It was hard to miss the media news last week that ITV announced a new service coming to our screens later this year: ITVX.
In today’s mailer, we wanted to set out what we know so far about this significant development to the UK VOD market – and some potential implications.
So what exactly has happened?
ITV made this press release about its new VOD service, ITVX. The service is said to be “the UK’s first” integrated advertising and subscription funded streaming platform in the UK; viewers will be able to either access for free, with adverts – or ad-free (with access to extra content) via a subscription.
Other noteworthy features and details we know about the service so far:
- Bingeing on ITV’s drama and comedy commissions: content will be made available in one go on ITVX, as soon as the first episode has aired on ITV’s linear channels.
- Exclusive content that can only be watched on ITVX: some titles will be available 6 or even 9 months before they hit linear TV.
- Britbox: If viewers opt for the SVOD tier, they’ll gain access to Britbox and all its associated content from ITV, BBC, Channel 4 and Channel 5. (ITV has actually bought out BBC’s share in Britbox UK in order to give greater control over its integration with ITVX).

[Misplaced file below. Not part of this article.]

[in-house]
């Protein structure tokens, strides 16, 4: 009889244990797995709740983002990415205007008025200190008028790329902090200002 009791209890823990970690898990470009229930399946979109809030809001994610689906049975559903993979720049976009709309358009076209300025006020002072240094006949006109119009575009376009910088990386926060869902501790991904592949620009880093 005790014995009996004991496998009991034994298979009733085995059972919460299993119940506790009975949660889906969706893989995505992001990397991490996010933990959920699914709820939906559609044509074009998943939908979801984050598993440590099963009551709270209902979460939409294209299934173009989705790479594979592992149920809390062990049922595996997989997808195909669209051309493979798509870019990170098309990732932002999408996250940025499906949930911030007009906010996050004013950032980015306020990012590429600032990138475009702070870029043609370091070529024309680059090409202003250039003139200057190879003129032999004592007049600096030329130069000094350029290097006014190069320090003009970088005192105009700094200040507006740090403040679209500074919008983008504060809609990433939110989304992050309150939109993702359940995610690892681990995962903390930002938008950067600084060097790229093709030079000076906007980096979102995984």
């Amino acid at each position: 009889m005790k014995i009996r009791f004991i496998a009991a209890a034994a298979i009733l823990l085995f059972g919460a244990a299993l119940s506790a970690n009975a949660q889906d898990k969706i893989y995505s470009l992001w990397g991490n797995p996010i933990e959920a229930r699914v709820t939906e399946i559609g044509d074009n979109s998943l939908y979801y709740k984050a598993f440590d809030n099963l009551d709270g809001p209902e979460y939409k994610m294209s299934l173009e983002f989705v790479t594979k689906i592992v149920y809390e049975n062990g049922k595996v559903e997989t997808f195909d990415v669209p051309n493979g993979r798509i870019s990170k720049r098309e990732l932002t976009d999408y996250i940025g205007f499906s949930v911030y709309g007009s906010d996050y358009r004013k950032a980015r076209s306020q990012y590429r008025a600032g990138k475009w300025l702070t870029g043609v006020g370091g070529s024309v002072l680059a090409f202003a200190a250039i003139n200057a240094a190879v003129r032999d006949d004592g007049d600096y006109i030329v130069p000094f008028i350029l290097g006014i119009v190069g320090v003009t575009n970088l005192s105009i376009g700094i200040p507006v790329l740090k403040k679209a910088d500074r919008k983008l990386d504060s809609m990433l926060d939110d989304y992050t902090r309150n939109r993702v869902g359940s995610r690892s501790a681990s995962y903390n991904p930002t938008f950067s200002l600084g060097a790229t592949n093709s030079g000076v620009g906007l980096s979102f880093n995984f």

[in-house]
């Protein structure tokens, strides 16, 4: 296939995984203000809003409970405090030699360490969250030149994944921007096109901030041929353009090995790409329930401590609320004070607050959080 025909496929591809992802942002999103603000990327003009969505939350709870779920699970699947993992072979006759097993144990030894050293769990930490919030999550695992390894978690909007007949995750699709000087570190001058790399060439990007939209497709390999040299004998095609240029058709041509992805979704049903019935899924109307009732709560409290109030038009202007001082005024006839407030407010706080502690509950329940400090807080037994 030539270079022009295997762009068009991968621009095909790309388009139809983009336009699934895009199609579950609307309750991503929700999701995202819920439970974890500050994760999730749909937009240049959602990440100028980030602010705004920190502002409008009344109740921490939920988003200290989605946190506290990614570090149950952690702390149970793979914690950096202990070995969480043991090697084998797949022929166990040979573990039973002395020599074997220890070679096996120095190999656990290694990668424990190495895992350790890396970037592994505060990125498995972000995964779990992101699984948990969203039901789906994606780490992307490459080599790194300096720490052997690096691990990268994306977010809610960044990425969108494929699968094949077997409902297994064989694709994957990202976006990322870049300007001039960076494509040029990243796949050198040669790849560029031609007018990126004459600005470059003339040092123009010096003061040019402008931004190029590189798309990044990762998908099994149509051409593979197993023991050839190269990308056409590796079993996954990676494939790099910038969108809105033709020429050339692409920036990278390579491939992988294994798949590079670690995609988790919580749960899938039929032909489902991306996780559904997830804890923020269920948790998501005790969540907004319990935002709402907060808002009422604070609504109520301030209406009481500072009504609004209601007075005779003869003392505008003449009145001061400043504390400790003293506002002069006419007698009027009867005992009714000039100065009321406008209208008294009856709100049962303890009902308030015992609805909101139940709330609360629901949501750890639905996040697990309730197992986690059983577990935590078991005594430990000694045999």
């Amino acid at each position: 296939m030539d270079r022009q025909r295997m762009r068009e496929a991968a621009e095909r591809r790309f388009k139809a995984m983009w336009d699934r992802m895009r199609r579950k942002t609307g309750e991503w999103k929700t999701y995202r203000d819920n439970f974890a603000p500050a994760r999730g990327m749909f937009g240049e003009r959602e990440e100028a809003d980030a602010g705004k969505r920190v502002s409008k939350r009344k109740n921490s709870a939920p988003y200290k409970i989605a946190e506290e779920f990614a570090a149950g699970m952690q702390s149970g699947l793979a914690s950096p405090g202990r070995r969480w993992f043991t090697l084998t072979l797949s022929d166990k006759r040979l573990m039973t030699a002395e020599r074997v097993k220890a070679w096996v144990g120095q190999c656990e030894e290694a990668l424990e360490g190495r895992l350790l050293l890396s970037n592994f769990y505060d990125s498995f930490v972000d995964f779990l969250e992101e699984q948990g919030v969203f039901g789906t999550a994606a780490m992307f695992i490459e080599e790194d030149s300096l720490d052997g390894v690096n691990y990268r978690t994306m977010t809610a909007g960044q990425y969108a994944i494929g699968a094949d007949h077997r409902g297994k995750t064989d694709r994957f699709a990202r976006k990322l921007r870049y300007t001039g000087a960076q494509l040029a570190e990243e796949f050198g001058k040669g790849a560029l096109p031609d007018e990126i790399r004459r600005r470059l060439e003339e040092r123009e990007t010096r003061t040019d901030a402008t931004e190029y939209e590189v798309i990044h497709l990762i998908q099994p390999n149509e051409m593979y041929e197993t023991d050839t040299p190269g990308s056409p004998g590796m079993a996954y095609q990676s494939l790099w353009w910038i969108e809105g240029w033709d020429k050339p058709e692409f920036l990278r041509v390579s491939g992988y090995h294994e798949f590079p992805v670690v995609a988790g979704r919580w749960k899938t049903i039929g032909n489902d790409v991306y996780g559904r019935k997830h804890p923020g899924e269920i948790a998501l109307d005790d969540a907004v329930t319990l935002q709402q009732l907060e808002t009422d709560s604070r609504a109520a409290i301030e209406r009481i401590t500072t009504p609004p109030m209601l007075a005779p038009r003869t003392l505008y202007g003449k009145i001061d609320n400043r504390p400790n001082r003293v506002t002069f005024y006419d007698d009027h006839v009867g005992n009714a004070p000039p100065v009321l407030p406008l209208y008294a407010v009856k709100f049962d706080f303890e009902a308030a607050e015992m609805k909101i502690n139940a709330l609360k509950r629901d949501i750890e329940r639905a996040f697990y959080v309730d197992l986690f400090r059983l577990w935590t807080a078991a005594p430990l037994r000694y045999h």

- “FAST Channels” (Free Ad-supported TV Channels): themed pop-up channels based on the viewers’ preferences, designed to give “a scheduled experience” as part of the streaming offer (something that we have tested at MTM for other VOD services).
- Free Blockbuster films: ITV has stated they plan to stream 500 in their first year
- Additional access to US content: due to ITV’s deal with WarnerMedia (The 100, Supernatural, The Sex Lives of College Girls, plus noughties classics like The OC and One Tree Hill), where it plans to make many more deals to increase its content load.
ITV has stated that it has dedicated a £160 million budget for digital-first content, as it plans to launch ITVX with around 15,000 hours of content – nearly quadruple ITV Hub’s current 4000 hours.